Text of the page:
Wendy Thatcher with Eddie Adcock and IInd Generation (June 1970) – photo © Larry Marschall
Jan Erin “Wendy” Thatcher, best known in bluegrass for her association with Eddie Adcock, passed away on August 28, 2017.
She has been described as “a powerhouse female singer in an early line-up of the great 1970s band, Eddie Adcock & The II Generation.”
Born in Washington, D. C. in 1948, she was raised in nearby Arlington, Virginia, where Thatcher learned to play the piano while in the first grade at school and progressed to playing the guitar at the age of 15 years.
Later she learned to finger-pick the tunes Freight Train and Deep River Blues, but she declined all opportunities to play outside of the house where she kept her brother and sisters entertained.
That nervousness meant that she was fearful of going on stage, even though she and her friend Beth practiced assiduously, and she was very comfortable with fellow musicians as they gathered behind the stage.
All this changed when she met Eddie Adcock, who was a member of the Country Gentlemen at the time. The duo would play during the intermissions at the Country Gentlemen’s shows.
A short time afterwards they teamed up with Ed Ferris, the bass player with the Country Gentlemen, working at Hall’s Seafood Restaurant in Washington, DC.
Early in 1970 Thatcher and Adcock went west to California where as Clinton Codack (an anagram for Adcock) and Wendy Special they fronted a country music band called Codack Special, doing so well for about a year that they recorded a single.
From about this time Thatcher penned the oft-recorded song Another Lonesome Morning. (Emmylou Harris and the Seldom Scene recorded it among others). The song is sometimes credited to Thatcher and Adcock.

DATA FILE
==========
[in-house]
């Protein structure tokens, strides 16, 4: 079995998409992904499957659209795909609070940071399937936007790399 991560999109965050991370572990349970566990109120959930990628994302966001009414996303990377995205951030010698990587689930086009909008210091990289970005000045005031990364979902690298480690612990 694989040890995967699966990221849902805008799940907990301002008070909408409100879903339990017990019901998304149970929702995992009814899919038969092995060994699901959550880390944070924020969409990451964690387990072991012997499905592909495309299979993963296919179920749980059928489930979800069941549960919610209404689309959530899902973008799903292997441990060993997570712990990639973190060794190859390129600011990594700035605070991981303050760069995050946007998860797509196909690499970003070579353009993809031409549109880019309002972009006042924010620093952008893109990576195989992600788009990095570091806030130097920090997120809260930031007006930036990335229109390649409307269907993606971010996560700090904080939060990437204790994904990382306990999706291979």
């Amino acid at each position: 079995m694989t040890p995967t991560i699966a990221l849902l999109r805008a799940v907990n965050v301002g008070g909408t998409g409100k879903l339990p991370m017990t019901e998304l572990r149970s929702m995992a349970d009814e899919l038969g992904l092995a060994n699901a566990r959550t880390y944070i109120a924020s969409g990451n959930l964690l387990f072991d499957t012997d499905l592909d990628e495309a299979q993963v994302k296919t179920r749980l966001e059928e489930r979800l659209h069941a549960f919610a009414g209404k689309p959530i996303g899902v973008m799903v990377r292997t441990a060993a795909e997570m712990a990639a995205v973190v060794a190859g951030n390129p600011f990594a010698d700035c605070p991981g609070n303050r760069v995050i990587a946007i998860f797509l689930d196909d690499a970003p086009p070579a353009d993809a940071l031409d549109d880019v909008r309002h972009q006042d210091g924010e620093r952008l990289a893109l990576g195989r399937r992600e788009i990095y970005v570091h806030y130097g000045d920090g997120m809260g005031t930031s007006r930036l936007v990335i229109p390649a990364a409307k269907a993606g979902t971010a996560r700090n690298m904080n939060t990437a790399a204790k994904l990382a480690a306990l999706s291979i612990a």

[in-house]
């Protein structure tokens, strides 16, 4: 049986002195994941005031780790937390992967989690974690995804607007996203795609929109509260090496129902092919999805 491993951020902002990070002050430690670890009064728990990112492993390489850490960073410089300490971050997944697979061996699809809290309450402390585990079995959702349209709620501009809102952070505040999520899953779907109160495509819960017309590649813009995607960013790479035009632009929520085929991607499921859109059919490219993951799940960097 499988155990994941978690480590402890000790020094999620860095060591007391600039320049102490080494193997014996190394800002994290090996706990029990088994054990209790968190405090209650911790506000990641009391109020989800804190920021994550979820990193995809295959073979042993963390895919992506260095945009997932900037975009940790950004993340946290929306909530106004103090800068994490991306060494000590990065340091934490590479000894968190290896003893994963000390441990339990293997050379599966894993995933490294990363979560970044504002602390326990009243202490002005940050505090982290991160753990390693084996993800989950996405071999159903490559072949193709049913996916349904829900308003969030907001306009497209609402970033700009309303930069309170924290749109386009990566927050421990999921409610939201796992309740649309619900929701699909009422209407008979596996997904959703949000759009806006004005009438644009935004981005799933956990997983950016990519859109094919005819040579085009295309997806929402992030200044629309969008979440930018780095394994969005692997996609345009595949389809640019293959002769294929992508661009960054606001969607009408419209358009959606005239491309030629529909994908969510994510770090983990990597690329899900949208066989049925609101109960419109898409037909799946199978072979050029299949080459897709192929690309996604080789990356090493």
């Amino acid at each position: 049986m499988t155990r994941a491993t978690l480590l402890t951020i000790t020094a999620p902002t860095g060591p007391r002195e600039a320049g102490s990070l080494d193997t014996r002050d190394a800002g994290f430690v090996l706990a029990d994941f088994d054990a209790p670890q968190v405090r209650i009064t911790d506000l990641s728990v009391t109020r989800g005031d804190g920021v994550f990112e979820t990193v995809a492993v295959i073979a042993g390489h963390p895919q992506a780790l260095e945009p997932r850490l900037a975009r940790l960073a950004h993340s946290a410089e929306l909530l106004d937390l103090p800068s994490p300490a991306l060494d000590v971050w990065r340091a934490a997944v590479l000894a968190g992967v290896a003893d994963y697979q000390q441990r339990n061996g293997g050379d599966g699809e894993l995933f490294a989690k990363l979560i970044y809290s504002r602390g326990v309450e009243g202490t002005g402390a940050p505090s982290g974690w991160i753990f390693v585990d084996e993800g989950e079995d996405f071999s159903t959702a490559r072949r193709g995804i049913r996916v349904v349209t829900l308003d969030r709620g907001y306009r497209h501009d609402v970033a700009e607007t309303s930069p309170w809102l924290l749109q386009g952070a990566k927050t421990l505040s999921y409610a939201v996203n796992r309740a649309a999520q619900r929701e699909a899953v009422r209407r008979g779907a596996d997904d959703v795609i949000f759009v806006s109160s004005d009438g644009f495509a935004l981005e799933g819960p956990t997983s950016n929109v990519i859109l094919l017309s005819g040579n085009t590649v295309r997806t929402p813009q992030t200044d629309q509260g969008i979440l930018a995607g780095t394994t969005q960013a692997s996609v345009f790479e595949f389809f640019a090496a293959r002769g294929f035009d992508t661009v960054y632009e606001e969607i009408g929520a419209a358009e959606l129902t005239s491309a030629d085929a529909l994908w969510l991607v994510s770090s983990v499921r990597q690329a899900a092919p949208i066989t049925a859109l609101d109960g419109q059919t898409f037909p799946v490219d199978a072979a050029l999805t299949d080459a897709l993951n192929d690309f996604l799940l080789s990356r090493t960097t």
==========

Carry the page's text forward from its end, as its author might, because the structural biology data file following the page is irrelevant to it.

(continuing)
Returning to the east side of America, Adcock, Jimmy Gaudreau and Bob White formed IInd Generation, playing a more progressive style of bluegrass music. Belatedly, Thatcher was invited to join the band and she stayed with them through to 1974. During that time the band became one of the most popular on the bluegrass festival circuit.
They released a single, which included another song, Virginia, composed by Ms Thatcher, and an LP with all-black jacket, both for the Rome label.
Later IInd Generation recorded a second LP, for Rebel (Head Cleaner, SLP 1533), featuring one other song penned by Thatcher; Train. The LP included a second version of Virginia.
Early in 1974 she left IInd Generation to go back to California, where she attended college and raised her son, Shane.
While her voice had folky tones it was reminiscent of Karen Carpenter. In her book Pretty Good for a Girl, Murphy Hicks Henry described her “no-frills voice” as “pure and true.” A Bluegrass Unlimited reviewer called it “warm and sensuous.”
Along with Ginger Boatright, Thatcher was one of the earliest of the modern-era women in bluegrass, influencing Katie Laur, and serving as a heroine to writer Caroline Wright.
She moved to Chicago in 1976, where she studied to became an Emergency Medical Technician before progressing to be Paramedic, and worked for the city and then worked inside the Cook County Jail, one of the most dangerous in the country. The arduous work led to her to developing major back problems.
Thatcher became ill with lupus in the mid-1990s, suffering terribly with that dreaded disease. She was diagnosed with cancer this past spring (2017).
“She worked on her own music and songs, developing a finely-wrought intricate flat-picking style, never heard in II Generation, that to my ears was often evocative of Pentangle,” comments her partner Jeremy Raven, the original mandolin player in Special Consensus. She rarely played music in public after leaving II Generation.
Wendy Thatcher is survived by Jeremy Raven; a son, Shane Thatcher; her 96-year-old mother, Jean, who wrote Raining in Nashville (on the Head Cleaner album); sisters Jinxie and Jaimie; and a brother Jeffery Thatcher.
R.I.P. Wendy Thatcher.
Here is an audio recording of IInd Generation from 1973 at the Berryville Festival at Watermelon Park.